Wednesday, August 17, 2011

Berjaya Land proposes to buy turf club land

THE Penang Turf Club (PTC) is proposing to sell 21.7ha or about a fifth of its site to Berjaya Land for RM459 million (S$185 million) in cash.
Both parties have entered into a conditional sale-and-purchase agreement. The purchase price values the prime freehold land at about RM8 million per acre or RM184 per square foot, Berjaya Land said in a filing to the stock exchange yesterday.

The property developer, which is part of tycoon Vincent Tan's stable of companies, intends to build a gated and guarded community comprising bungalows, semi-detached houses, condominiums and apartments on the land over a five-year period.

It estimated the gross development value at RM1.52 billion.

Located within the PTC about 3.2km from Georgetown, the land is close by neighbouring developments such as the upmarket low-density residential area of Jesselton Height.

Significantly, it is also part of the land on which the previously mooted Penang Global City Centre (PGCC) was to be built.

A mega development said to be worth RM25 billion on 104ha of PTC land, the PGCC was launched in 2007 by public-listed Equine Capital during the administration of former prime minister Abdullah Ahmad Badawi, but never took off and was shelved after a new state government came into power in 2008.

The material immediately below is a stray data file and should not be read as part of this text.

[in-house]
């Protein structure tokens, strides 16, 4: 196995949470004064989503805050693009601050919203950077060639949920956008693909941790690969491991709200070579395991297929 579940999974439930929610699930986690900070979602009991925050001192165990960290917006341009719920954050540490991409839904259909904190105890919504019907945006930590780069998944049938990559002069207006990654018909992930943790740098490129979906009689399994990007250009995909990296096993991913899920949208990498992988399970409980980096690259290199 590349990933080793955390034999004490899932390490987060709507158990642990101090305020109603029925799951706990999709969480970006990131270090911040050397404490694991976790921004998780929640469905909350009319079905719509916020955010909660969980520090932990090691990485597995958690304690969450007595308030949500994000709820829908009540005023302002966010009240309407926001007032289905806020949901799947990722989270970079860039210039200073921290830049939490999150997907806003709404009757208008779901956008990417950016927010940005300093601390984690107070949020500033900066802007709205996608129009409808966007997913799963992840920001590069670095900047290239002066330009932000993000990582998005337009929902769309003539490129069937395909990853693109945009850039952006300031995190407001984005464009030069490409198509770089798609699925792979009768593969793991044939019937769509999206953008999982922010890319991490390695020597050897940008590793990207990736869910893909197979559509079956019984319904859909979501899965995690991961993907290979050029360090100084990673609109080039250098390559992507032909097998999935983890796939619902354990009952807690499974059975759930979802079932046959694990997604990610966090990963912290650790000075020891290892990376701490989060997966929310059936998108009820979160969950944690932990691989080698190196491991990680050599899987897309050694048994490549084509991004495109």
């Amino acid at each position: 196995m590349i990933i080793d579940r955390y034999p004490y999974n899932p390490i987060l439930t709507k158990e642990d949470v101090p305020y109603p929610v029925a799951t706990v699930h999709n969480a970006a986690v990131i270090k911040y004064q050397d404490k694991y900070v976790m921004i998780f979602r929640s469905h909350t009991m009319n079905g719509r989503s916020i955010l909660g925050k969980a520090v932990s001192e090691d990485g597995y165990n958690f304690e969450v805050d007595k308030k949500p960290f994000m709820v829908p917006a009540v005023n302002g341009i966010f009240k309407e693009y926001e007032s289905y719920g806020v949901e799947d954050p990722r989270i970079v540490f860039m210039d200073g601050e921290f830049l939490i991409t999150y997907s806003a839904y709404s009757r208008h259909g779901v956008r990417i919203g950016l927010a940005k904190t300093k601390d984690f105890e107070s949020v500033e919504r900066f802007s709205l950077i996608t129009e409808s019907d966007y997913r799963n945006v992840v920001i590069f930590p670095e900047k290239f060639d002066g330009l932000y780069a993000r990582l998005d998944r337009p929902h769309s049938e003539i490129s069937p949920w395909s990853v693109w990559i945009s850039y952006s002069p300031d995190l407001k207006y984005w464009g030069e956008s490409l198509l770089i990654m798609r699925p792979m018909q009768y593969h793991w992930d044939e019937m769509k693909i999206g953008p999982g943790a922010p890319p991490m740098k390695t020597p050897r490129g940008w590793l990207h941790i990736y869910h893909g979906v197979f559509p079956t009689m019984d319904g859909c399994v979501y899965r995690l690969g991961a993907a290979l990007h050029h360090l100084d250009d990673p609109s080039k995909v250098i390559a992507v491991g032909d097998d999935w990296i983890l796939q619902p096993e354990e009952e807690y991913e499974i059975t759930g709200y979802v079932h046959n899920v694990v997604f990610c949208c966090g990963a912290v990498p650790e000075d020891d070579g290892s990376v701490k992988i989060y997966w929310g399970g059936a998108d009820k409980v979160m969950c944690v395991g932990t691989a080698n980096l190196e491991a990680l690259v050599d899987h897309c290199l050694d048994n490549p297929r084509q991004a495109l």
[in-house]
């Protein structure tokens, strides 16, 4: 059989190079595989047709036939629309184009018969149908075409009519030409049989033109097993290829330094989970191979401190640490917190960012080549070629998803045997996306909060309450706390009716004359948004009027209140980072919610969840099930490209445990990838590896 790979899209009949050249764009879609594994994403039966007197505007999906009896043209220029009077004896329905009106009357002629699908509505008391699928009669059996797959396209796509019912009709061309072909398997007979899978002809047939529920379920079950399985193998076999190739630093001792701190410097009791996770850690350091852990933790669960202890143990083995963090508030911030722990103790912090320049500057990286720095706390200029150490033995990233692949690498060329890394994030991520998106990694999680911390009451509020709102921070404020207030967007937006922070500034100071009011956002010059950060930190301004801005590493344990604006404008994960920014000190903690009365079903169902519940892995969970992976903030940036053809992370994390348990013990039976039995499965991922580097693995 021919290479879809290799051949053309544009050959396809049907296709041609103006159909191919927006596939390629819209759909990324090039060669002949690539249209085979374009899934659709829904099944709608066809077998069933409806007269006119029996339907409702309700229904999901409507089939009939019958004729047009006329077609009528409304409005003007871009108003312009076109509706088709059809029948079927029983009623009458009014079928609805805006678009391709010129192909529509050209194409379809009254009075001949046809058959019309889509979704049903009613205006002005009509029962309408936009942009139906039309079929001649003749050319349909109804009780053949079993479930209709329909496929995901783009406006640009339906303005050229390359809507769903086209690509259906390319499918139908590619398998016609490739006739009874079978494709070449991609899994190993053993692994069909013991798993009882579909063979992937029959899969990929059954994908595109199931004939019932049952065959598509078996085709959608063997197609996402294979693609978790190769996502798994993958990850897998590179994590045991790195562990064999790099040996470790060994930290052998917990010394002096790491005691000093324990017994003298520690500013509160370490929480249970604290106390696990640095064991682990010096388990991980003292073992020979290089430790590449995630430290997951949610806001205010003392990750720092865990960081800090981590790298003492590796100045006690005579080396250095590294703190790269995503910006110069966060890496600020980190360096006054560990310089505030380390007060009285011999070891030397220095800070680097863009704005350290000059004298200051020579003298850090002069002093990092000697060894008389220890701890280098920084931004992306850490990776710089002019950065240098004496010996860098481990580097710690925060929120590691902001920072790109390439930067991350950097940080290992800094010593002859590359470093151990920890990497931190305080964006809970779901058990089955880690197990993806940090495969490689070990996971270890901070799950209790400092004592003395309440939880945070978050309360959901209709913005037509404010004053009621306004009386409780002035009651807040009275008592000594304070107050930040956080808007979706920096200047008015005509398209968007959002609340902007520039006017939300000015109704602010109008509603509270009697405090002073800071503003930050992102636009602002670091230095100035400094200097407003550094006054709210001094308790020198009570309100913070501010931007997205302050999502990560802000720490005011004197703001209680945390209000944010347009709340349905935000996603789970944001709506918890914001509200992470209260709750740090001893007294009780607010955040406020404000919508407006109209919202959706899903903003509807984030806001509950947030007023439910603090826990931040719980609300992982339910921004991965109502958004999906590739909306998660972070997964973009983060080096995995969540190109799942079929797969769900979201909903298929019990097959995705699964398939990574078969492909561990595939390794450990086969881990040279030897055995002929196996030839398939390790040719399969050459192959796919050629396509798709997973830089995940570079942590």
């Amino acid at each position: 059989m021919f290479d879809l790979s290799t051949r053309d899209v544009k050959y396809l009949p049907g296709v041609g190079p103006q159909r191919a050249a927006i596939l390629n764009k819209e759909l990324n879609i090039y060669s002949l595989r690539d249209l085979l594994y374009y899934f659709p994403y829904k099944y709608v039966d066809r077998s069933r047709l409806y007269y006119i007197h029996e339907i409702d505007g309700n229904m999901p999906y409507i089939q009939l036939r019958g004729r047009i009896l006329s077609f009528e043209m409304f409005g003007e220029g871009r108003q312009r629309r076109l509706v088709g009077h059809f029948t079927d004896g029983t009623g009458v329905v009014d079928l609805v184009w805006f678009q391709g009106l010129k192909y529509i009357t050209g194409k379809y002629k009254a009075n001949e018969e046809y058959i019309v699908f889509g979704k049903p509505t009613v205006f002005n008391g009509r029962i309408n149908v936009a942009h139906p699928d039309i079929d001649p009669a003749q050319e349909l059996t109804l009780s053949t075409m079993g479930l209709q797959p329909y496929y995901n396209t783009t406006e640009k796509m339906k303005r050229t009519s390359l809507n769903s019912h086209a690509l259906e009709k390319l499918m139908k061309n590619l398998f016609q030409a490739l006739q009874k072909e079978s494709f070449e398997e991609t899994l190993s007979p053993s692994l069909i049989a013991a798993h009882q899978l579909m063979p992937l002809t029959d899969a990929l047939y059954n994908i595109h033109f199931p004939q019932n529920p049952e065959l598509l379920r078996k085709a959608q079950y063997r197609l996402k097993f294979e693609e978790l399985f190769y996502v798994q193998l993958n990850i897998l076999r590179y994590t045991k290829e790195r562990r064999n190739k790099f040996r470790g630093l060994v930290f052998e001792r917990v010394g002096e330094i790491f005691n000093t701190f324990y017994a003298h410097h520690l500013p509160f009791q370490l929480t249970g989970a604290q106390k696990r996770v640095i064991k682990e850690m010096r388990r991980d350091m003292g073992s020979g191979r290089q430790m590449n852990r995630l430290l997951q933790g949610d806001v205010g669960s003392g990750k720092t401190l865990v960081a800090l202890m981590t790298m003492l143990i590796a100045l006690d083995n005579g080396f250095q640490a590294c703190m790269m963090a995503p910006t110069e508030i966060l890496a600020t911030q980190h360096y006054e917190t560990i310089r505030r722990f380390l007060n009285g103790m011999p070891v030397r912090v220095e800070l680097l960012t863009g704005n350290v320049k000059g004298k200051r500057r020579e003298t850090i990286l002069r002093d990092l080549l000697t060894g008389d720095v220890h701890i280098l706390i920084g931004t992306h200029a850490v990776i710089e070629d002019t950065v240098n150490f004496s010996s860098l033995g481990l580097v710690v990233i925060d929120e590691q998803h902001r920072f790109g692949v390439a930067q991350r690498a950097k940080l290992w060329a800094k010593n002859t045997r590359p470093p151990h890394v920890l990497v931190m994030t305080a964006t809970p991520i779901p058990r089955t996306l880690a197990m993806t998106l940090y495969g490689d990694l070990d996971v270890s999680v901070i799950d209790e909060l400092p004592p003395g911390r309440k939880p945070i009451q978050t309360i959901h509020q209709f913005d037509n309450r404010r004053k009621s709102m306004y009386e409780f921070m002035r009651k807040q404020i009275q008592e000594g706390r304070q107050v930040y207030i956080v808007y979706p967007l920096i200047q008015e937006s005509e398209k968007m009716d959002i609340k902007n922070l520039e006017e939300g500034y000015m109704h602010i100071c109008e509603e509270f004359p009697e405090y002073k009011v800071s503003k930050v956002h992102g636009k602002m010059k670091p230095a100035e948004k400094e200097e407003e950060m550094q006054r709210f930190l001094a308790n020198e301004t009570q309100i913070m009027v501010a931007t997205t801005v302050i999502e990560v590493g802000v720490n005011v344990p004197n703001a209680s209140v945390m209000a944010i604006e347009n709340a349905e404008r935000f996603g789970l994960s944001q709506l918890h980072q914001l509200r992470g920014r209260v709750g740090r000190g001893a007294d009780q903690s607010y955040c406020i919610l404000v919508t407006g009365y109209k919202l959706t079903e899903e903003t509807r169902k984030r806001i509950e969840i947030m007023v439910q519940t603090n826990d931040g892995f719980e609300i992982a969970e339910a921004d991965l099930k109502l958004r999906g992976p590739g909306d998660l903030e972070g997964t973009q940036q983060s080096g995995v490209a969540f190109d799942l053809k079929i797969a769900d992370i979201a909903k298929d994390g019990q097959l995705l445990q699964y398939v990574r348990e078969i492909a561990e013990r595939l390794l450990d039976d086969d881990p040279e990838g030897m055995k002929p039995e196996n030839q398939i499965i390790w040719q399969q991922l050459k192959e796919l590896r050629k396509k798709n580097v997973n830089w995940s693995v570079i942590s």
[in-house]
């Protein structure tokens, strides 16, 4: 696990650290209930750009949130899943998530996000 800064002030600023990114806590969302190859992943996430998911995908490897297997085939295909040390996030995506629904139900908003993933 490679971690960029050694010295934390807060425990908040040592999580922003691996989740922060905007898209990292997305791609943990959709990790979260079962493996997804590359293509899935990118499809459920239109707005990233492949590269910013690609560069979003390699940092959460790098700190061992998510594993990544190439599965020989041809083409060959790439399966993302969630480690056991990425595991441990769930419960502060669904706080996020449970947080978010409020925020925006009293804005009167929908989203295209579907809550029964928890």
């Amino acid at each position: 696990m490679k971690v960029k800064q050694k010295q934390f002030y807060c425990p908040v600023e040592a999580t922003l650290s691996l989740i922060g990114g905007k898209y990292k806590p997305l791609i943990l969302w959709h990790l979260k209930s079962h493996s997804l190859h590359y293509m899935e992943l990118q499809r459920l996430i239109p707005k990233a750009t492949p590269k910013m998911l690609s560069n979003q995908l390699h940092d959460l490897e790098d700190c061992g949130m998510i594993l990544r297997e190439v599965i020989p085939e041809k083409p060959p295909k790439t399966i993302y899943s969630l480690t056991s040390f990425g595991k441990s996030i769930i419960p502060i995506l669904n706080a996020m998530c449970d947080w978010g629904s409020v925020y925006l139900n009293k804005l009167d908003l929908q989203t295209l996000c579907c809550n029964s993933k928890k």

Whether the current Pakatan Rakyat-led administration will approve Berjaya Land's plans remains to be seen given its previous opposition to the PGCC. The controversial project had been criticised by Penang residents as far too dense, with many stating they would rather maintain the open space, notwithstanding the economic benefits of the 'iconic' development.

Indeed, Berjaya Land's proposed acquisition is conditional upon planning permission approval for the development from the relevant authorities as well as PTC members agreeing to the disposal.

Berjaya Land, which beat rival developers said to include IJM, SP Setia and IGB in the PTC tender, said the property is generally an undulating site with the majority of its terrain in Class 1 slope classification, that is less than 15 degrees gradient. Its present usage includes horse stables, equestrian activities and part of an 18-hole golf course.

Jerry Chan Fook Sing, chairman of the Penang branch of Real Estate And Housing Developers' Association Malaysia, views the price as favourable for Berjaya Land provided the relevant approvals can be secured. 'It's good because land in the Jesselton area is going for upwards of RM400 psf although that is on a nett basis.'

Noting the height controls in the Jesselton area of six units per acre and two-storey restrictions, he observed residents in the vicinity would likely not oppose bungalows and semi-detached houses but would be more wary of proposed high-rise buildings.

Even so, the state government's response will be of immediate interest. Many Penangnites are still sore the land had been re-zoned from open space to mixed development under the previous Barisan Nasional state government - a conversion they believe was to facilitate the PGCC.

Berjaya Land said the proposed acquisition would increase its land bank for future development in Penang given the strong demand for high-end landed properties in the state, and that it expects to complete the purchase within four years of the agreement.

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